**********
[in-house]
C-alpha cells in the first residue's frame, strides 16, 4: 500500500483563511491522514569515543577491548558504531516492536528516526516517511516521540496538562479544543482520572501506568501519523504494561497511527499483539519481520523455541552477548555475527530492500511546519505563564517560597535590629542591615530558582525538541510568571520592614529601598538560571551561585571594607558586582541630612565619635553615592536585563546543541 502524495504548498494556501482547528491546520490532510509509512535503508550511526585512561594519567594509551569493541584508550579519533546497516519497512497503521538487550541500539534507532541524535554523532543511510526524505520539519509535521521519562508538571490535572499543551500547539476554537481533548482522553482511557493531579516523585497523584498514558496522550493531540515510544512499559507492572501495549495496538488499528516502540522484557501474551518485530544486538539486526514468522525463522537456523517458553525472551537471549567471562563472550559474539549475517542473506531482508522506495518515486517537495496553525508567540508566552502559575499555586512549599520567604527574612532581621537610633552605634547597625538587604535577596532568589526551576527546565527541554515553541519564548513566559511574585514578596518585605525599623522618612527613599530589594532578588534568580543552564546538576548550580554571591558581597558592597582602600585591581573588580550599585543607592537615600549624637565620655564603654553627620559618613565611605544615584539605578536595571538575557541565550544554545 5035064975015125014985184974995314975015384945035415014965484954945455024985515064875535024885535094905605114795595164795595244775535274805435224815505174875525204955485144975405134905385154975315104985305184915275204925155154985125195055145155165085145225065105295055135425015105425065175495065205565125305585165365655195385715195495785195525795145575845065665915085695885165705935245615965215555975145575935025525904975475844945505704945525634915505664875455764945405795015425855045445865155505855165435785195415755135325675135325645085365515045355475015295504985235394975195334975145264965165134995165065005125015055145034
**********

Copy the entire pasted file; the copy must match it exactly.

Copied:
[in-house]
C-alpha cells in the first residue's frame, strides 16, 4: 500500500483563511491522514569515543577491548558504531516492536528516526516517511516521540496538562479544543482520572501506568501519523504494561497511527499483539519481520523455541552477548555475527530492500511546519505563564517560597535590629542591615530558582525538541510568571520592614529601598538560571551561585571594607558586582541630612565619635553615592536585563546543541 502524495504548498494556501482547528491546520490532510509509512535503508550511526585512561594519567594509551569493541584508550579519533546497516519497512497503521538487550541500539534507532541524535554523532543511510526524505520539519509535521521519562508538571490535572499543551500547539476554537481533548482522553482511557493531579516523585497523584498514558496522550493531540515510544512499559507492572501495549495496538488499528516502540522484557501474551518485530544486538539486526514468522525463522537456523517458553525472551537471549567471562563472550559474539549475517542473506531482508522506495518515486517537495496553525508567540508566552502559575499555586512549599520567604527574612532581621537610633552605634547597625538587604535577596532568589526551576527546565527541554515553541519564548513566559511574585514578596518585605525599623522618612527613599530589594532578588534568580543552564546538576548550580554571591558581597558592597582602600585591581573588580550599585543607592537615600549624637565620655564603654553627620559618613565611605544615584539605578536595571538575557541565550544554545 5035064975015125014985184974995314975015384945035415014965484954945455024985515064875535024885535094905605114795595164795595244775535274805435224815505174875525204955485144975405134905385154975315104985305184915275204925155154985125195055145155165085145225065105295055135425015105425065175495065205565125305585165365655195385715195495785195525795145575845065665915085695885165705935245615965215555975145575935025525904975475844945505704945525634915505664875455764945405795015425855045445865155505855165435785195415755135325675135325645085365515045355475015295504985235394975195334975145264965165134995165065005125015055145034